Rowyn (rowyn) wrote,
Rowyn
rowyn

Why I Hate the US Tax code

Prester_Scott made a parenthetical reference in this entry: "Anyone having to pay less income tax is a good thing, all other things being equal."

This remark prompted a long diatribe from me against the tax code, and rather than spamming poor Scott's journal with it, I figured I'd just make an entry of it.

While. like Scott, I believe that gov't is too large and, accordingly, that taxes are too high, I don't think that any tax cut is a change for the better. On balance, I have an intense dislike for the whole tax exemption/reduction business. Tax deductions and exemptions warp behavior, usually in a bad way. For example, many people who rehab houses for a living will buy a house, move into it, fix it up and use it as their legal residence for two years, then sell it. Why? Because you don't pay capital gains taxes on the sale of your home. And you can deduct your interest payments. So, economically, it only makes sense for me to do this process to one house every two years. (Or whatever the legal qualification for 'living' in a house is -- I don't remember the exact period.)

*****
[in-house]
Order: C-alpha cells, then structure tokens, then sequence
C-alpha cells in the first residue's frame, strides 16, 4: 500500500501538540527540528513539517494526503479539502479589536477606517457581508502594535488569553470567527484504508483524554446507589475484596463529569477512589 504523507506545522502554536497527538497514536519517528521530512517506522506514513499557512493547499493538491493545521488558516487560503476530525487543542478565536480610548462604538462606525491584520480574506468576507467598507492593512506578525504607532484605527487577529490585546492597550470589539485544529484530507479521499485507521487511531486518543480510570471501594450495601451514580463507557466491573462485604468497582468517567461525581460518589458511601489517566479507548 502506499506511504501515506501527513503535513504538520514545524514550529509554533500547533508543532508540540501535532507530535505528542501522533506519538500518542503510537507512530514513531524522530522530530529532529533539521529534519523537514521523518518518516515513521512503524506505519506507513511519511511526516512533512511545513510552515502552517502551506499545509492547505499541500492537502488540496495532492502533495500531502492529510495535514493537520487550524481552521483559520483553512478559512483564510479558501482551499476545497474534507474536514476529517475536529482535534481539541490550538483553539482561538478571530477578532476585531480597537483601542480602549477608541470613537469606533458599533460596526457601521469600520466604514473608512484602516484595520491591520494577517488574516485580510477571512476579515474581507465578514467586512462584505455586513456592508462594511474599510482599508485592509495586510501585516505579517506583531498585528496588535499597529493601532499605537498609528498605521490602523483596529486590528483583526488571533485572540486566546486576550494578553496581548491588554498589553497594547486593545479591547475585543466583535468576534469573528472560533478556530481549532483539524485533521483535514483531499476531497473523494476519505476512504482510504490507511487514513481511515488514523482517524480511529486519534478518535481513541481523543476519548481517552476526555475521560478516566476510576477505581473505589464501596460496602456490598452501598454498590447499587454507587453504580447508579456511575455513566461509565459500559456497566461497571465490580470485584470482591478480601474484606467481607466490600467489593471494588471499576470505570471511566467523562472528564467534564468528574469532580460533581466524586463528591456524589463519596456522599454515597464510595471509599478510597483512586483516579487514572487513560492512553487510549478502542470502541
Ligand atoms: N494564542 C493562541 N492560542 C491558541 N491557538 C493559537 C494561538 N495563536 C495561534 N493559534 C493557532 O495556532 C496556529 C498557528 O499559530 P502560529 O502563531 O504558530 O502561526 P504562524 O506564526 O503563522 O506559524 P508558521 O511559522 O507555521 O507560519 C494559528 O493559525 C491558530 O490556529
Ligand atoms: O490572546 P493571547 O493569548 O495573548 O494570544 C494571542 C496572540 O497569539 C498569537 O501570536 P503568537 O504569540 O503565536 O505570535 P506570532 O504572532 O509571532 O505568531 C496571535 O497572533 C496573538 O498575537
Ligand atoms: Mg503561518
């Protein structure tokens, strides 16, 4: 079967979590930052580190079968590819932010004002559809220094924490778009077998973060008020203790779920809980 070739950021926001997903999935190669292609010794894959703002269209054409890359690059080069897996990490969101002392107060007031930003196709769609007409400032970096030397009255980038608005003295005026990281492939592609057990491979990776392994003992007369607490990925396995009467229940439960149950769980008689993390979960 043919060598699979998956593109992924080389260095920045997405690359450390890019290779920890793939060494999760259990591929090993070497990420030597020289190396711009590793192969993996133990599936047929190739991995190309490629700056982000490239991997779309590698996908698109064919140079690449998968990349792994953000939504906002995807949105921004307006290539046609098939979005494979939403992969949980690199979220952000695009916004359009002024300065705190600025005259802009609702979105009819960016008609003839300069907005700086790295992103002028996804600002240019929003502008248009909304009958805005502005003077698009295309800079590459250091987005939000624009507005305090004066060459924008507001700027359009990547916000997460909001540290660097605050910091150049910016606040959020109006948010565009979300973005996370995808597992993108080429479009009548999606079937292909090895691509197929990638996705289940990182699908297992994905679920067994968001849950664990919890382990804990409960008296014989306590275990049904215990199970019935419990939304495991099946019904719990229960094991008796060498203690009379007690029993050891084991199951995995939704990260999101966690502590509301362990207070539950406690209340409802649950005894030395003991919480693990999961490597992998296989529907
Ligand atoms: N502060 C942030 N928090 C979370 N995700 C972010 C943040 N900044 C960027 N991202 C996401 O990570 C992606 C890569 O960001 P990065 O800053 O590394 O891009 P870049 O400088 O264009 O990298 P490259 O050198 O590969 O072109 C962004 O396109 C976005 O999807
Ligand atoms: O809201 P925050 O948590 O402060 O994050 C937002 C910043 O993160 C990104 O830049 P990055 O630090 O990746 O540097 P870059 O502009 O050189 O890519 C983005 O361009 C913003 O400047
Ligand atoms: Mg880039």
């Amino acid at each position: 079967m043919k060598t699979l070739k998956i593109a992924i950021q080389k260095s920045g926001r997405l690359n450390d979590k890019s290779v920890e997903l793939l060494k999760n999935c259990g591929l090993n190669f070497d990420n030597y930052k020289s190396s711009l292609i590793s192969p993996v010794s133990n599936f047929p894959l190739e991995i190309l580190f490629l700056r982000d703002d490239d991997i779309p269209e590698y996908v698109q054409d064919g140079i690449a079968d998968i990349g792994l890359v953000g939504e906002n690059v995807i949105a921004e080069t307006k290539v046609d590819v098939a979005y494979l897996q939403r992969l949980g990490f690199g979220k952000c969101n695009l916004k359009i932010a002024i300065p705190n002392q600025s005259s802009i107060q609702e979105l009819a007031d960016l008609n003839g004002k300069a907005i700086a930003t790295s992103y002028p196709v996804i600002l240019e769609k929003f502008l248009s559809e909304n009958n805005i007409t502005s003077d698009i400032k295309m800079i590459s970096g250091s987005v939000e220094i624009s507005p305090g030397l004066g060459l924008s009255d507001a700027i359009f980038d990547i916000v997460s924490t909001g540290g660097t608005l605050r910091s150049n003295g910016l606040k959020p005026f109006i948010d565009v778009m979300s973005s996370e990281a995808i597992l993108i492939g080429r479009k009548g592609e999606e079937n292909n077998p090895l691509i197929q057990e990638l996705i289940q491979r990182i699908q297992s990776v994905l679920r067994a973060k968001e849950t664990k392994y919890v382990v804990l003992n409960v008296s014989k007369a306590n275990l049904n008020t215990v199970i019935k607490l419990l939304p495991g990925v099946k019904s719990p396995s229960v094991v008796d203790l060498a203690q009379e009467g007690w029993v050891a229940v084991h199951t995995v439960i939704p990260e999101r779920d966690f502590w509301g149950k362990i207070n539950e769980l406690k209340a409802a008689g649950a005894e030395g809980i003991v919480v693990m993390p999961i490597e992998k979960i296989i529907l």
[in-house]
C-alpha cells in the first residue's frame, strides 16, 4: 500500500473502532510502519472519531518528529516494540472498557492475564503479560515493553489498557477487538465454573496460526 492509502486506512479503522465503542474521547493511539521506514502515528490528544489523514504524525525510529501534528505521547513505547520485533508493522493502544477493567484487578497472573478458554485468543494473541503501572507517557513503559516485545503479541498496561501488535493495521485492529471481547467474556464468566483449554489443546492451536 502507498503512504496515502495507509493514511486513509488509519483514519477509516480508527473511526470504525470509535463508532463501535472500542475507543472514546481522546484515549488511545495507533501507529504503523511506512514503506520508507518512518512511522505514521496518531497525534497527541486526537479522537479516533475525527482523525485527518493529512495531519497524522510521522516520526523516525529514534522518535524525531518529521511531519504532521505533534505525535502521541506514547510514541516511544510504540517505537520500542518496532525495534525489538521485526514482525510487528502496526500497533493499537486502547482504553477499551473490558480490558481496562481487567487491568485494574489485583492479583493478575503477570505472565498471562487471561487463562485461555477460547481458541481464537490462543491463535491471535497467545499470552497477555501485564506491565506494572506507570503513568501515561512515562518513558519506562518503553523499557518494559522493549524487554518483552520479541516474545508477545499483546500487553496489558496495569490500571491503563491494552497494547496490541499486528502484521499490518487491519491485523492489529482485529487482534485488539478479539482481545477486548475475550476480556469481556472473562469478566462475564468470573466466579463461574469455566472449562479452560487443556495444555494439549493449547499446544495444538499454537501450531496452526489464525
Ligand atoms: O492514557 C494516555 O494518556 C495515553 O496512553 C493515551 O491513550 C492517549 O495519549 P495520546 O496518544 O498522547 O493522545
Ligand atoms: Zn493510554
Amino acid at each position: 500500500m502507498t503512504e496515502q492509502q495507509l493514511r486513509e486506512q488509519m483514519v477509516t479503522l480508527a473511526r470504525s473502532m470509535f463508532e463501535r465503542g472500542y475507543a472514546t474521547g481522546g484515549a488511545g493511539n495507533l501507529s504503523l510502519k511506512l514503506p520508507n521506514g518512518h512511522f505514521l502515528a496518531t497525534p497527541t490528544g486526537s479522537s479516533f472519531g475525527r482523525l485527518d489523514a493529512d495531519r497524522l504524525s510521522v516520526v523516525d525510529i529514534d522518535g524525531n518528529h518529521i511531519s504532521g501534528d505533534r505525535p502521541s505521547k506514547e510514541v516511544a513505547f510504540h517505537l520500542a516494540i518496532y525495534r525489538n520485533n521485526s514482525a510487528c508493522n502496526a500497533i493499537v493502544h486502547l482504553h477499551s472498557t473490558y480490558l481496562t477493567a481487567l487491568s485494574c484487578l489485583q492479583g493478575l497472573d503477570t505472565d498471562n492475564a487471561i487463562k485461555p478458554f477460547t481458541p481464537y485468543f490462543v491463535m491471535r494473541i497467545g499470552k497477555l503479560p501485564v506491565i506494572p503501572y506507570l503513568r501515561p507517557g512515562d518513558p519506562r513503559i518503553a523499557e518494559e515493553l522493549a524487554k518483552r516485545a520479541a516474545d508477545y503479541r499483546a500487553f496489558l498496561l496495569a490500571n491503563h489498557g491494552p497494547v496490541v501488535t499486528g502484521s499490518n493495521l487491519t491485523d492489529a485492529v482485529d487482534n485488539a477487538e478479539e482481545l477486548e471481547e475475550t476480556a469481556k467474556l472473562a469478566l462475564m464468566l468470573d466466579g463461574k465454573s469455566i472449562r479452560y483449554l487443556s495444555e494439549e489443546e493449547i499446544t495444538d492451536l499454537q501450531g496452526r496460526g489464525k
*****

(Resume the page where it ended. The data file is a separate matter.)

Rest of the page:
Every credit card company in America has a PO Box in Delaware, for tax purposes (also, I think, because of the civil suit laws in that state, though I'm not positive.)

Many companies have assets legally held in a place like Bermuda, for the sole purpose of evading taxes. I know one man who maintained an apartment in New York state for over a year after he left, because of the tax benefits. People even get married or divorced for tax purposes. (Current tax law favors married couples where one partner earns substantially more than the other, and penalizes those who earn roughly the same salary).

The case Scott cited -- where tax exempt status discourages churches from speaking on matters that the IRS might consider political -- is one of the more obviously pernicious ones. But my point is that behavior which is nonsensical, circuitious, and wasteful is often transformed into rational by the obscurities of the tax code. This is why (in retrospect, anyway) I like the Reagan tax cut of the 1980s, because it cut the marginal tax rate at the same time as it eliminated bunches of tax exemptions and deductions. The net effect was to simplify the tax code.

Since then 'targeted tax cuts' and similar devices have enormously complicated the tax code. Complicated = bad. The more complicated the tax code is, the more it invites 'creative accounting' and unnatural gyrations on the part of people and corporations in order to qualify for assorted deductions. If you examine the finances of any given corporation, you will find that the 'income' they report on their financial statement, sent to stockholders and analysts, wildly differs from that sent to the IRS. Companies will report millions of dollars in income to their shareholders, and then turn around and tell the IRS they lost millions. And it's all perfectly legal and based around the same kind of accounting that you use when you take a deduction for your child, or your tithe, or your interest on your mortgage.

That is to say: warped.